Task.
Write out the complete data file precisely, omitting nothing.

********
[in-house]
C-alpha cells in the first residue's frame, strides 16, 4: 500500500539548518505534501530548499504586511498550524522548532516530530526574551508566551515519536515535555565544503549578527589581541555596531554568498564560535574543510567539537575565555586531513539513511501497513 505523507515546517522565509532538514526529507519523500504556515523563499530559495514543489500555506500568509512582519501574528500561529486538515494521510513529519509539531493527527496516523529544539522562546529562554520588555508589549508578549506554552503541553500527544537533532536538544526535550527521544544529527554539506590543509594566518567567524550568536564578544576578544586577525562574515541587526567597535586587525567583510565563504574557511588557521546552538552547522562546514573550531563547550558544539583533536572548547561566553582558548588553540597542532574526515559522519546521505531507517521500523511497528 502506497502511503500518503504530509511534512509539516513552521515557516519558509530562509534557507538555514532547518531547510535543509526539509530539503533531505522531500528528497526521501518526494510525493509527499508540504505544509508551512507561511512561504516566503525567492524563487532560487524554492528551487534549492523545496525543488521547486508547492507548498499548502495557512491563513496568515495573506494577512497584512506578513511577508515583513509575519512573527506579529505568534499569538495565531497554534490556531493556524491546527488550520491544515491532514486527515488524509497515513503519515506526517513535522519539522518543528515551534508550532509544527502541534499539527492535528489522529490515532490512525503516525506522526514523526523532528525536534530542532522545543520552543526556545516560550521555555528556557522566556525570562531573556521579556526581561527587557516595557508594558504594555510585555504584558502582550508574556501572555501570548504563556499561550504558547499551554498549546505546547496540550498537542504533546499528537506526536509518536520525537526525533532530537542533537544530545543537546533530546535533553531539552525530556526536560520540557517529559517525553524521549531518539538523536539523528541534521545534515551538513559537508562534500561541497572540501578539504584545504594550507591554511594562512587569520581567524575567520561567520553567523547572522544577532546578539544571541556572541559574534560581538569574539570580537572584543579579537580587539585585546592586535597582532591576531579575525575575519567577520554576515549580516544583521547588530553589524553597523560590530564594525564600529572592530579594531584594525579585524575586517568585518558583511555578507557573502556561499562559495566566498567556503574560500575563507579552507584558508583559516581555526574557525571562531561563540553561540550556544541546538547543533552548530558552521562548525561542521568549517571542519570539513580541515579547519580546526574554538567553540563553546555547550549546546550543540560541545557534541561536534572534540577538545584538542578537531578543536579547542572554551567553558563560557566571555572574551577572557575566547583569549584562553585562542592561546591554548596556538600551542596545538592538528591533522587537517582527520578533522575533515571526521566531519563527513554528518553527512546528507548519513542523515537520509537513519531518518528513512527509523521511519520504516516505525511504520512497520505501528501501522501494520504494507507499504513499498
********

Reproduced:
[in-house]
C-alpha cells in the first residue's frame, strides 16, 4: 500500500539548518505534501530548499504586511498550524522548532516530530526574551508566551515519536515535555565544503549578527589581541555596531554568498564560535574543510567539537575565555586531513539513511501497513 505523507515546517522565509532538514526529507519523500504556515523563499530559495514543489500555506500568509512582519501574528500561529486538515494521510513529519509539531493527527496516523529544539522562546529562554520588555508589549508578549506554552503541553500527544537533532536538544526535550527521544544529527554539506590543509594566518567567524550568536564578544576578544586577525562574515541587526567597535586587525567583510565563504574557511588557521546552538552547522562546514573550531563547550558544539583533536572548547561566553582558548588553540597542532574526515559522519546521505531507517521500523511497528 502506497502511503500518503504530509511534512509539516513552521515557516519558509530562509534557507538555514532547518531547510535543509526539509530539503533531505522531500528528497526521501518526494510525493509527499508540504505544509508551512507561511512561504516566503525567492524563487532560487524554492528551487534549492523545496525543488521547486508547492507548498499548502495557512491563513496568515495573506494577512497584512506578513511577508515583513509575519512573527506579529505568534499569538495565531497554534490556531493556524491546527488550520491544515491532514486527515488524509497515513503519515506526517513535522519539522518543528515551534508550532509544527502541534499539527492535528489522529490515532490512525503516525506522526514523526523532528525536534530542532522545543520552543526556545516560550521555555528556557522566556525570562531573556521579556526581561527587557516595557508594558504594555510585555504584558502582550508574556501572555501570548504563556499561550504558547499551554498549546505546547496540550498537542504533546499528537506526536509518536520525537526525533532530537542533537544530545543537546533530546535533553531539552525530556526536560520540557517529559517525553524521549531518539538523536539523528541534521545534515551538513559537508562534500561541497572540501578539504584545504594550507591554511594562512587569520581567524575567520561567520553567523547572522544577532546578539544571541556572541559574534560581538569574539570580537572584543579579537580587539585585546592586535597582532591576531579575525575575519567577520554576515549580516544583521547588530553589524553597523560590530564594525564600529572592530579594531584594525579585524575586517568585518558583511555578507557573502556561499562559495566566498567556503574560500575563507579552507584558508583559516581555526574557525571562531561563540553561540550556544541546538547543533552548530558552521562548525561542521568549517571542519570539513580541515579547519580546526574554538567553540563553546555547550549546546550543540560541545557534541561536534572534540577538545584538542578537531578543536579547542572554551567553558563560557566571555572574551577572557575566547583569549584562553585562542592561546591554548596556538600551542596545538592538528591533522587537517582527520578533522575533515571526521566531519563527513554528518553527512546528507548519513542523515537520509537513519531518518528513512527509523521511519520504516516505525511504520512497520505501528501501522501494520504494507507499504513499498